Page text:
COVID-19 update: The cathedral is not currently open for general visits or tours but remains open for private prayer and reflection 11-3pm (1pm-3pm on Sundays). From the 8th of March, two weekly public services will resume inside the Cathedral, Wednesdays, 12noon, starting 10th March and Fridays, 12noon, starting 12th March. Please continue to check the website for the latest updates. All services will continue to be online, and everyone is welcome to join.
The Cathedral is home to some particularly rare, precious and beautiful items, each with a special place in its long history. These outstanding national treasures form a part of a unique heritage which we seek to share today and conserve for the future.
This beautiful 17th-century library houses a collection of rare books bequeathed by Winchester’s Bishop Morley, and still boasts its original carved shelves. He also left money to buy of ‘two globes of the best and largest size’, one terrestrial and once celestial. You can find the Library in the South Transept as part of our new exhibition Kings and Scribes: The Birth of a Nation.
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The ancient, polished dark stone font, with its carvings of the miracles of St Nicholas, the kindly children’s saint, is one of the Cathedral’s greatest treasures. It was brought from Tournai, in modern Belgium, in the 12th century, and has been in constant use ever since. You can find it on the north side of the nave.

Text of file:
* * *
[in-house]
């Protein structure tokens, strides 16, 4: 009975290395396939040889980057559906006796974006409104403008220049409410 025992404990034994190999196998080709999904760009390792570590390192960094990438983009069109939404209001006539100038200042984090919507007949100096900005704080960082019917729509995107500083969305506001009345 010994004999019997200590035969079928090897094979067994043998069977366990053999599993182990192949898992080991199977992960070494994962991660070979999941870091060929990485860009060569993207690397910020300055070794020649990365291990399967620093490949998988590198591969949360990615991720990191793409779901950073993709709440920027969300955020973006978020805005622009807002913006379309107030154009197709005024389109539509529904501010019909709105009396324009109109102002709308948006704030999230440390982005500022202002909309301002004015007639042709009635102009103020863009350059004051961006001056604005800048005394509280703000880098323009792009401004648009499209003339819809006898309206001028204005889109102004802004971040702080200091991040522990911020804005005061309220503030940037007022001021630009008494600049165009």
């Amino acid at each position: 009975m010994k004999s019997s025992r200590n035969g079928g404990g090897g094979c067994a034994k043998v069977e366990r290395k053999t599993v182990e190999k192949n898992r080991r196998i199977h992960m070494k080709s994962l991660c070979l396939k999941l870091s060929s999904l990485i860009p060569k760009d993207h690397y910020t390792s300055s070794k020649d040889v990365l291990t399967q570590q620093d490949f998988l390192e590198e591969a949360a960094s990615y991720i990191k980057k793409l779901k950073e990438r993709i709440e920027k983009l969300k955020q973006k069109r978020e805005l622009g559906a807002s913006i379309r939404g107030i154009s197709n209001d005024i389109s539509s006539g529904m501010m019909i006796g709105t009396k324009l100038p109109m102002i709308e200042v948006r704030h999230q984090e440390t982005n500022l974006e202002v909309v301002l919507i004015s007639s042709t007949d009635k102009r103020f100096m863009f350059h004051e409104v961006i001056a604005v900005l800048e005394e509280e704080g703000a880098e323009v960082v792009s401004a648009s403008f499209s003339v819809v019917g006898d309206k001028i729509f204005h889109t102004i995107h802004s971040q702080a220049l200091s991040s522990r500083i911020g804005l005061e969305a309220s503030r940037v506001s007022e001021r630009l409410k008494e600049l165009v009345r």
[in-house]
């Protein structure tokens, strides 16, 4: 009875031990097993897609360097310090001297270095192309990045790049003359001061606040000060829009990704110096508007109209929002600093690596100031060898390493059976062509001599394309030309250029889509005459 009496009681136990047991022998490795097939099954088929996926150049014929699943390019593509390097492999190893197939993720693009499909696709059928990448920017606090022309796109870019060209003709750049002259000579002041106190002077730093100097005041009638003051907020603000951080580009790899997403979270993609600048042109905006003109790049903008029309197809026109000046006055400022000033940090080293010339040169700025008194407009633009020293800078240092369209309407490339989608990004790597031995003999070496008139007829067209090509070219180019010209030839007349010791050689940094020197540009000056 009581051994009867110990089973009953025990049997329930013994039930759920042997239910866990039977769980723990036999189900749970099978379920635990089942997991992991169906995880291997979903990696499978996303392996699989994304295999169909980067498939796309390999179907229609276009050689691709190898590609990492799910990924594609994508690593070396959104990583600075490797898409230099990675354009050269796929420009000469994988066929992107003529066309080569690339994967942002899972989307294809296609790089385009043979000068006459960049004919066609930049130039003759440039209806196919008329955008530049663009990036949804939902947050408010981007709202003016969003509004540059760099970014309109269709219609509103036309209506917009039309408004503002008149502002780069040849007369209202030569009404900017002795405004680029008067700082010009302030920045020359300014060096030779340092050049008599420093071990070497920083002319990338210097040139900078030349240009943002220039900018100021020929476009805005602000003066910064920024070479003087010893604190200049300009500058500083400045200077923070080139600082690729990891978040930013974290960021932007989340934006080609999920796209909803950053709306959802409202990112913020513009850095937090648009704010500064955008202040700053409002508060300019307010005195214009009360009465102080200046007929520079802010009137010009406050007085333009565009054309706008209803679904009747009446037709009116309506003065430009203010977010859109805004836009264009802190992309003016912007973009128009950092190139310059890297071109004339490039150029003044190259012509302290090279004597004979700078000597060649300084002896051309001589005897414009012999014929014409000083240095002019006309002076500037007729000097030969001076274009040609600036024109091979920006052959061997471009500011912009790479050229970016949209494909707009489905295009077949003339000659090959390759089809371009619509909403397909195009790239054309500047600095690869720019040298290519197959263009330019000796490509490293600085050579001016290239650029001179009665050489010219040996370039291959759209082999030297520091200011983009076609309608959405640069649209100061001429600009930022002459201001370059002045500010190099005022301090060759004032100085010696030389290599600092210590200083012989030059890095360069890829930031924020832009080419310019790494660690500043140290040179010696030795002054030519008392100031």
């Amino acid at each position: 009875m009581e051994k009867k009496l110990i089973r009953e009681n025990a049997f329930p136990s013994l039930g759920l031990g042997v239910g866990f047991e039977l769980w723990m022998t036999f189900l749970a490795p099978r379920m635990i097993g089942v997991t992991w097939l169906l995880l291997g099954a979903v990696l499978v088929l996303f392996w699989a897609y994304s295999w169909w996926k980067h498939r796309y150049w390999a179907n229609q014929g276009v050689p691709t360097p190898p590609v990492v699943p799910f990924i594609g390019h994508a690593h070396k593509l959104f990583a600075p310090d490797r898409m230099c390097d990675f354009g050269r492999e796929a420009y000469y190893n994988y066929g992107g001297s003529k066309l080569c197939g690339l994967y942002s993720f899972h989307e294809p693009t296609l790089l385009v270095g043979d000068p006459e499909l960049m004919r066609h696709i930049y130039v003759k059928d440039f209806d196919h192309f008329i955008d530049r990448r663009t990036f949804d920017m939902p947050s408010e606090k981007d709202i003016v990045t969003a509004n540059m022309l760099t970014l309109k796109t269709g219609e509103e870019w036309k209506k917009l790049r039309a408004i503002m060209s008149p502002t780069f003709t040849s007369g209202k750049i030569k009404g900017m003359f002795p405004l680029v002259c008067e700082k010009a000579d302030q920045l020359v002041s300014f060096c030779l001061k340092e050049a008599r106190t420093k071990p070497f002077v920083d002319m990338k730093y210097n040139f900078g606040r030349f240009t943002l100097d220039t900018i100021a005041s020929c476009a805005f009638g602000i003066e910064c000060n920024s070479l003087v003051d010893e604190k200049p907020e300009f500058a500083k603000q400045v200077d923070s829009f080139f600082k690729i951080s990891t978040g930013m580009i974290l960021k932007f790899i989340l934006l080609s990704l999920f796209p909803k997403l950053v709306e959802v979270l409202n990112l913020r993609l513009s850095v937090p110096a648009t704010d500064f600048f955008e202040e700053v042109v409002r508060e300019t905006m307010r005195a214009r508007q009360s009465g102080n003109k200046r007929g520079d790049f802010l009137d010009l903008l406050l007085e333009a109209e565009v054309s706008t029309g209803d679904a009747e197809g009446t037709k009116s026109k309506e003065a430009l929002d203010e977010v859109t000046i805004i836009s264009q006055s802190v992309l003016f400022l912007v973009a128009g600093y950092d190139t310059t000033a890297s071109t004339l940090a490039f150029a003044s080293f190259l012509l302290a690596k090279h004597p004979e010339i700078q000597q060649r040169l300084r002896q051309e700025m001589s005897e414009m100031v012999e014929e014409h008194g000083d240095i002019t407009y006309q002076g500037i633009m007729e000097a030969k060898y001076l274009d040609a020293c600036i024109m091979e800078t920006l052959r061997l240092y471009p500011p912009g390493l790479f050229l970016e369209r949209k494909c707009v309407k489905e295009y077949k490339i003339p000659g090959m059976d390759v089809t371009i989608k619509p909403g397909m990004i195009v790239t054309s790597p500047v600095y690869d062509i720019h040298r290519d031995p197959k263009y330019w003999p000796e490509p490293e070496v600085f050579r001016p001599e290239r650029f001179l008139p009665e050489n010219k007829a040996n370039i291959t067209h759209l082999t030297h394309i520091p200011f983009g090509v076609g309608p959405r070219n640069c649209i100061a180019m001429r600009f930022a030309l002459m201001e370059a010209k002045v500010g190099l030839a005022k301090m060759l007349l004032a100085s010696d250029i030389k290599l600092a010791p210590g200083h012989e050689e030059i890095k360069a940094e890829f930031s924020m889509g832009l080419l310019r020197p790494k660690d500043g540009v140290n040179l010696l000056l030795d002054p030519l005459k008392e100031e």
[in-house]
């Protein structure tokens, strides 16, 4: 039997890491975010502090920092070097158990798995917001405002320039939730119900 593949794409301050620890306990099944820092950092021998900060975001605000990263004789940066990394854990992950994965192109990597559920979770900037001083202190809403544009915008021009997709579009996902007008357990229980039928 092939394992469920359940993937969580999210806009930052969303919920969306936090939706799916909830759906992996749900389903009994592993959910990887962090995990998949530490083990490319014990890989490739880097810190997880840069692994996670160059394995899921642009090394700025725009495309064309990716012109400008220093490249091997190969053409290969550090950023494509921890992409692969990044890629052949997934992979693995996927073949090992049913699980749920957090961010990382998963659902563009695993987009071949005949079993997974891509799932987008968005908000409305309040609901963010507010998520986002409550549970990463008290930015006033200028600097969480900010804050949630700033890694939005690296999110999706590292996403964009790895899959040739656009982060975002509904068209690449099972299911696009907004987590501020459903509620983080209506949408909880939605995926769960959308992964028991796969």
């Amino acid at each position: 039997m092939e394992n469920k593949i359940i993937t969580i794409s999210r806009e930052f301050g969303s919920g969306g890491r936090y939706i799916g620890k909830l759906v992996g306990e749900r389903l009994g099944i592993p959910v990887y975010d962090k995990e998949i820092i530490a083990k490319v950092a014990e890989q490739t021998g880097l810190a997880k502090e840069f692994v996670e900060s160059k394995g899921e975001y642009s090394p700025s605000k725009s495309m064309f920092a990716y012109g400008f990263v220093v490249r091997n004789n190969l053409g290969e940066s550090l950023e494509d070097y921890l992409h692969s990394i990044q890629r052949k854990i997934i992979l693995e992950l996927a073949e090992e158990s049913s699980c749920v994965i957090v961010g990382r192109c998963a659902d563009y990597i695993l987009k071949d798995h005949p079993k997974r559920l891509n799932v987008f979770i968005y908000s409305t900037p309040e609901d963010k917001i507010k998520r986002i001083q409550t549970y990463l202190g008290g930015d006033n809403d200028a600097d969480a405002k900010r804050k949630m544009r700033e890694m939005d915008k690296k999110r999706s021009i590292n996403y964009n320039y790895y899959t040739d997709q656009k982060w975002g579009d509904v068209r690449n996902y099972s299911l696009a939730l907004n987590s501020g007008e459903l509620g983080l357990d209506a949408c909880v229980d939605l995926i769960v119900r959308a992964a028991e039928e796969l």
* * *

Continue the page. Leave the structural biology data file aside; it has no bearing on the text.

Kings and Scribes: The Birth of a Nation is a stunning new three-level exhibition, part-funded by the National Lottery Heritage Fund. The exhibition houses some of the Cathedral’s greatest treasures including all four volumes of the Winchester Bible. It also contains a charming 15th-century sculpture of the Madonna and Child and an imposing head of God the Father, both part of the original medieval statuary of the Great Screen.
The Winchester Bible, housed in the Cathedral Library, is the largest and perhaps finest of all surviving 12th-century English bibles. A single scribe wrote out its entire text in Latin, while artists worked its exquisitely illuminated capital letters. Their glowing colours, including gold and lapis lazuli, are as intense today as 800 years ago. Currently closed due to our Capital Projects work. Find out more here. Find out more